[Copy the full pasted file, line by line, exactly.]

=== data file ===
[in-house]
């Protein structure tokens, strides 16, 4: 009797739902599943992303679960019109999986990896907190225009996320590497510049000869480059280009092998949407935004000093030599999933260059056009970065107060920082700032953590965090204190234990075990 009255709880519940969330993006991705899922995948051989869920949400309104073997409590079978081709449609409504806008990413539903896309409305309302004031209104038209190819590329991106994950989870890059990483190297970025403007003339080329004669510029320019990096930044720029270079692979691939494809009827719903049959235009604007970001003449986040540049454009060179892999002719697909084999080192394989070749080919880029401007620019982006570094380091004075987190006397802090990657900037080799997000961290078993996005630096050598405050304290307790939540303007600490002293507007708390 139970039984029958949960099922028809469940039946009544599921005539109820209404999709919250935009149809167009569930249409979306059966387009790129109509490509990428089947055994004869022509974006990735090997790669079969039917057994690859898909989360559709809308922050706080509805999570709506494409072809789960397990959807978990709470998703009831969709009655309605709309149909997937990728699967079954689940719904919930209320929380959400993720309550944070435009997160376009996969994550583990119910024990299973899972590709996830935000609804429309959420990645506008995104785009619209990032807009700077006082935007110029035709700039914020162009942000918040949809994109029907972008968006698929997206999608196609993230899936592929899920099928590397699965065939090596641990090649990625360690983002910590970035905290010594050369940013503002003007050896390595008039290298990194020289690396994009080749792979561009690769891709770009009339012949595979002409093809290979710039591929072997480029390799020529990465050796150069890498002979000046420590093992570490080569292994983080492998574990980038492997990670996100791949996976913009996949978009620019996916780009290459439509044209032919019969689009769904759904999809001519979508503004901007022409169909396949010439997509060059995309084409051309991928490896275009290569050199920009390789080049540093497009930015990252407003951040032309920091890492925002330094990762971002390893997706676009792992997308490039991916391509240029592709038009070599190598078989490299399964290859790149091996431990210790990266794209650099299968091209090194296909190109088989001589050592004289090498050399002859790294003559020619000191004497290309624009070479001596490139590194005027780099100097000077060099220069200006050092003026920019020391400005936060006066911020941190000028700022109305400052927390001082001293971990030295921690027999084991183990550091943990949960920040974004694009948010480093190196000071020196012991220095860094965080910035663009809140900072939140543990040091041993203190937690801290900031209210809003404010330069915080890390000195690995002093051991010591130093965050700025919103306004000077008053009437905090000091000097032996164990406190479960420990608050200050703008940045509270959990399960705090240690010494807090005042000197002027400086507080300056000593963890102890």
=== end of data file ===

[in-house]
């Protein structure tokens, strides 16, 4: 009797739902599943992303679960019109999986990896907190225009996320590497510049000869480059280009092998949407935004000093030599999933260059056009970065107060920082700032953590965090204190234990075990 009255709880519940969330993006991705899922995948051989869920949400309104073997409590079978081709449609409504806008990413539903896309409305309302004031209104038209190819590329991106994950989870890059990483190297970025403007003339080329004669510029320019990096930044720029270079692979691939494809009827719903049959235009604007970001003449986040540049454009060179892999002719697909084999080192394989070749080919880029401007620019982006570094380091004075987190006397802090990657900037080799997000961290078993996005630096050598405050304290307790939540303007600490002293507007708390 139970039984029958949960099922028809469940039946009544599921005539109820209404999709919250935009149809167009569930249409979306059966387009790129109509490509990428089947055994004869022509974006990735090997790669079969039917057994690859898909989360559709809308922050706080509805999570709506494409072809789960397990959807978990709470998703009831969709009655309605709309149909997937990728699967079954689940719904919930209320929380959400993720309550944070435009997160376009996969994550583990119910024990299973899972590709996830935000609804429309959420990645506008995104785009619209990032807009700077006082935007110029035709700039914020162009942000918040949809994109029907972008968006698929997206999608196609993230899936592929899920099928590397699965065939090596641990090649990625360690983002910590970035905290010594050369940013503002003007050896390595008039290298990194020289690396994009080749792979561009690769891709770009009339012949595979002409093809290979710039591929072997480029390799020529990465050796150069890498002979000046420590093992570490080569292994983080492998574990980038492997990670996100791949996976913009996949978009620019996916780009290459439509044209032919019969689009769904759904999809001519979508503004901007022409169909396949010439997509060059995309084409051309991928490896275009290569050199920009390789080049540093497009930015990252407003951040032309920091890492925002330094990762971002390893997706676009792992997308490039991916391509240029592709038009070599190598078989490299399964290859790149091996431990210790990266794209650099299968091209090194296909190109088989001589050592004289090498050399002859790294003559020619000191004497290309624009070479001596490139590194005027780099100097000077060099220069200006050092003026920019020391400005936060006066911020941190000028700022109305400052927390001082001293971990030295921690027999084991183990550091943990949960920040974004694009948010480093190196000071020196012991220095860094965080910035663009809140900072939140543990040091041993203190937690801290900031209210809003404010330069915080890390000195690995002093051991010591130093965050700025919103306004000077008053009437905090000091000097032996164990406190479960420990608050200050703008940045509270959990399960705090240690010494807090005042000197002027400086507080300056000593963890102890």